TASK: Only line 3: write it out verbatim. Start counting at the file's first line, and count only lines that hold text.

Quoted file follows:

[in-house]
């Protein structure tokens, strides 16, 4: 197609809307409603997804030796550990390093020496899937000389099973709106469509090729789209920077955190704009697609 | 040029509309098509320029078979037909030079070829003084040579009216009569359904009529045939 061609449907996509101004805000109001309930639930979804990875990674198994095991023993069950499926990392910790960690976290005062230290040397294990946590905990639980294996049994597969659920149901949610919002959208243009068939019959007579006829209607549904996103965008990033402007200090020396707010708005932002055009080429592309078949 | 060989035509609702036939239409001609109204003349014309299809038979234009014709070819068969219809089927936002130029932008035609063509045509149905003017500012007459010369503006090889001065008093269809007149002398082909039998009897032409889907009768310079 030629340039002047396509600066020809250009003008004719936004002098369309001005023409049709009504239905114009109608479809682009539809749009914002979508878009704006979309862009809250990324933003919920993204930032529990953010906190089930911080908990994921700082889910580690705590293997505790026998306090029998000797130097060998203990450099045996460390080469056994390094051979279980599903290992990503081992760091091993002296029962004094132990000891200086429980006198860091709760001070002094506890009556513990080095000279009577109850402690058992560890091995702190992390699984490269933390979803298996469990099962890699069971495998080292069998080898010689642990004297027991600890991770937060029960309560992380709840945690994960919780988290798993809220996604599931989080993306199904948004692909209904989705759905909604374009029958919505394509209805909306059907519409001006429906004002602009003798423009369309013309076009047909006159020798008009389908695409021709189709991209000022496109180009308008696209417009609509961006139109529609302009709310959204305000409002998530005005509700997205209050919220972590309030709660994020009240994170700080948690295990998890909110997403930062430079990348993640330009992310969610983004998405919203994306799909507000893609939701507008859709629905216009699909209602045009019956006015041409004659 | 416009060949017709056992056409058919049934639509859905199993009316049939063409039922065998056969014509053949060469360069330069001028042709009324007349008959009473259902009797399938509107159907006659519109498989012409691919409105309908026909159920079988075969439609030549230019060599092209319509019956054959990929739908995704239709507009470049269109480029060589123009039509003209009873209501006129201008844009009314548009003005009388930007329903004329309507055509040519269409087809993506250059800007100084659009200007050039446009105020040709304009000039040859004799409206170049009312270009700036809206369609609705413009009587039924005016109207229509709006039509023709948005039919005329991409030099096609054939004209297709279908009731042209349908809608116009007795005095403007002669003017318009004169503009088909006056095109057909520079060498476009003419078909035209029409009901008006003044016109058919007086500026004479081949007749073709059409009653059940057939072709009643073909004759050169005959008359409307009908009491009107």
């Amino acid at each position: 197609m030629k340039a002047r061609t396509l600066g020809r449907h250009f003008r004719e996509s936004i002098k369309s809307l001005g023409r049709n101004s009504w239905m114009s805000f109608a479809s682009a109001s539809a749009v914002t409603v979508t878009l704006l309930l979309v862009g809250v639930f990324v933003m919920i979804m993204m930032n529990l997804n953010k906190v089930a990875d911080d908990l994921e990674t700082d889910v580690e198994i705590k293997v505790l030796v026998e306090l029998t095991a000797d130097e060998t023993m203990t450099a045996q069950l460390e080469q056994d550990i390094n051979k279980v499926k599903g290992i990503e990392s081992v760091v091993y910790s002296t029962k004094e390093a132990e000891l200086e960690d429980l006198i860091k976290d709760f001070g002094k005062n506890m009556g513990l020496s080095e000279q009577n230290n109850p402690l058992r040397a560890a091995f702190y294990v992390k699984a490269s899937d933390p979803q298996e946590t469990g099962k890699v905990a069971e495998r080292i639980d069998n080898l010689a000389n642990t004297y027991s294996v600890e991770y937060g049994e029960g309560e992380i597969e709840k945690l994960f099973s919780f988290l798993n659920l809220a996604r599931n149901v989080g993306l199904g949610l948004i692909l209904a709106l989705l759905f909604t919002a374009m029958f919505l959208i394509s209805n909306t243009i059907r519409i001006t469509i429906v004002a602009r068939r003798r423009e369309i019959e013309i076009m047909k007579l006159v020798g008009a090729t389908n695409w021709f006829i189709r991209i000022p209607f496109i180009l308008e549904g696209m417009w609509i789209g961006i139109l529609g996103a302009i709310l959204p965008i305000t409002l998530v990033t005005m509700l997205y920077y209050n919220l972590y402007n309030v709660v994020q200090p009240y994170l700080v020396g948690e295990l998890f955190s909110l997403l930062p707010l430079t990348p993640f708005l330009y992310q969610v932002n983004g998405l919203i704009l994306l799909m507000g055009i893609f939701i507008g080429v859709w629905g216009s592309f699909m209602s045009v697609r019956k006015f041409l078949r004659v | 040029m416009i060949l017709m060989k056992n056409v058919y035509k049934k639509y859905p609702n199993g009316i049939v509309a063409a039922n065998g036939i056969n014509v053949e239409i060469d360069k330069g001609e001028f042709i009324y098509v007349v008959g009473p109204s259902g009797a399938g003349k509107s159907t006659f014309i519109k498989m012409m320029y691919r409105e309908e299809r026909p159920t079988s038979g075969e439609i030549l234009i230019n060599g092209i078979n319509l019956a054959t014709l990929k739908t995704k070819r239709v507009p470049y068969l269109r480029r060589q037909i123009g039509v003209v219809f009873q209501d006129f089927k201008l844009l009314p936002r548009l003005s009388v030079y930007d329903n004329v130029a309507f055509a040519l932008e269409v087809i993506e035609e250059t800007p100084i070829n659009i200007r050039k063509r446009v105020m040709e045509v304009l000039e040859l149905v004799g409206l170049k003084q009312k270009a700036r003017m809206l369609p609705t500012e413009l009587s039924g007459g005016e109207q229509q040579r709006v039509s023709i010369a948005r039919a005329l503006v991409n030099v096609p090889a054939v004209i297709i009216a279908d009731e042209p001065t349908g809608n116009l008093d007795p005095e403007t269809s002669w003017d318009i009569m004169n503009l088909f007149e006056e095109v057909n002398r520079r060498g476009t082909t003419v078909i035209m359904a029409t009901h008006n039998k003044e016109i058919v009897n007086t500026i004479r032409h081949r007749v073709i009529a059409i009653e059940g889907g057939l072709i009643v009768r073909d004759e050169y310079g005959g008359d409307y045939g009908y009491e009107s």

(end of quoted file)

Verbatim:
């Amino acid at each position: 197609m030629k340039a002047r061609t396509l600066g020809r449907h250009f003008r004719e996509s936004i002098k369309s809307l001005g023409r049709n101004s009504w239905m114009s805000f109608a479809s682009a109001s539809a749009v914002t409603v979508t878009l704006l309930l979309v862009g809250v639930f990324v933003m919920i979804m993204m930032n529990l997804n953010k906190v089930a990875d911080d908990l994921e990674t700082d889910v580690e198994i705590k293997v505790l030796v026998e306090l029998t095991a000797d130097e060998t023993m203990t450099a045996q069950l460390e080469q056994d550990i390094n051979k279980v499926k599903g290992i990503e990392s081992v760091v091993y910790s002296t029962k004094e390093a132990e000891l200086e960690d429980l006198i860091k976290d709760f001070g002094k005062n506890m009556g513990l020496s080095e000279q009577n230290n109850p402690l058992r040397a560890a091995f702190y294990v992390k699984a490269s899937d933390p979803q298996e946590t469990g099962k890699v905990a069971e495998r080292i639980d069998n080898l010689a000389n642990t004297y027991s294996v600890e991770y937060g049994e029960g309560e992380i597969e709840k945690l994960f099973s919780f988290l798993n659920l809220a996604r599931n149901v989080g993306l199904g949610l948004i692909l209904a709106l989705l759905f909604t919002a374009m029958f919505l959208i394509s209805n909306t243009i059907r519409i001006t469509i429906v004002a602009r068939r003798r423009e369309i019959e013309i076009m047909k007579l006159v020798g008009a090729t389908n695409w021709f006829i189709r991209i000022p209607f496109i180009l308008e549904g696209m417009w609509i789209g961006i139109l529609g996103a302009i709310l959204p965008i305000t409002l998530v990033t005005m509700l997205y920077y209050n919220l972590y402007n309030v709660v994020q200090p009240y994170l700080v020396g948690e295990l998890f955190s909110l997403l930062p707010l430079t990348p993640f708005l330009y992310q969610v932002n983004g998405l919203i704009l994306l799909m507000g055009i893609f939701i507008g080429v859709w629905g216009s592309f699909m209602s045009v697609r019956k006015f041409l078949r004659v | 040029m416009i060949l017709m060989k056992n056409v058919y035509k049934k639509y859905p609702n199993g009316i049939v509309a063409a039922n065998g036939i056969n014509v053949e239409i060469d360069k330069g001609e001028f042709i009324y098509v007349v008959g009473p109204s259902g009797a399938g003349k509107s159907t006659f014309i519109k498989m012409m320029y691919r409105e309908e299809r026909p159920t079988s038979g075969e439609i030549l234009i230019n060599g092209i078979n319509l019956a054959t014709l990929k739908t995704k070819r239709v507009p470049y068969l269109r480029r060589q037909i123009g039509v003209v219809f009873q209501d006129f089927k201008l844009l009314p936002r548009l003005s009388v030079y930007d329903n004329v130029a309507f055509a040519l932008e269409v087809i993506e035609e250059t800007p100084i070829n659009i200007r050039k063509r446009v105020m040709e045509v304009l000039e040859l149905v004799g409206l170049k003084q009312k270009a700036r003017m809206l369609p609705t500012e413009l009587s039924g007459g005016e109207q229509q040579r709006v039509s023709i010369a948005r039919a005329l503006v991409n030099v096609p090889a054939v004209i297709i009216a279908d009731e042209p001065t349908g809608n116009l008093d007795p005095e403007t269809s002669w003017d318009i009569m004169n503009l088909f007149e006056e095109v057909n002398r520079r060498g476009t082909t003419v078909i035209m359904a029409t009901h008006n039998k003044e016109i058919v009897n007086t500026i004479r032409h081949r007749v073709i009529a059409i009653e059940g889907g057939l072709i009643v009768r073909d004759e050169y310079g005959g008359d409307y045939g009908y009491e009107s």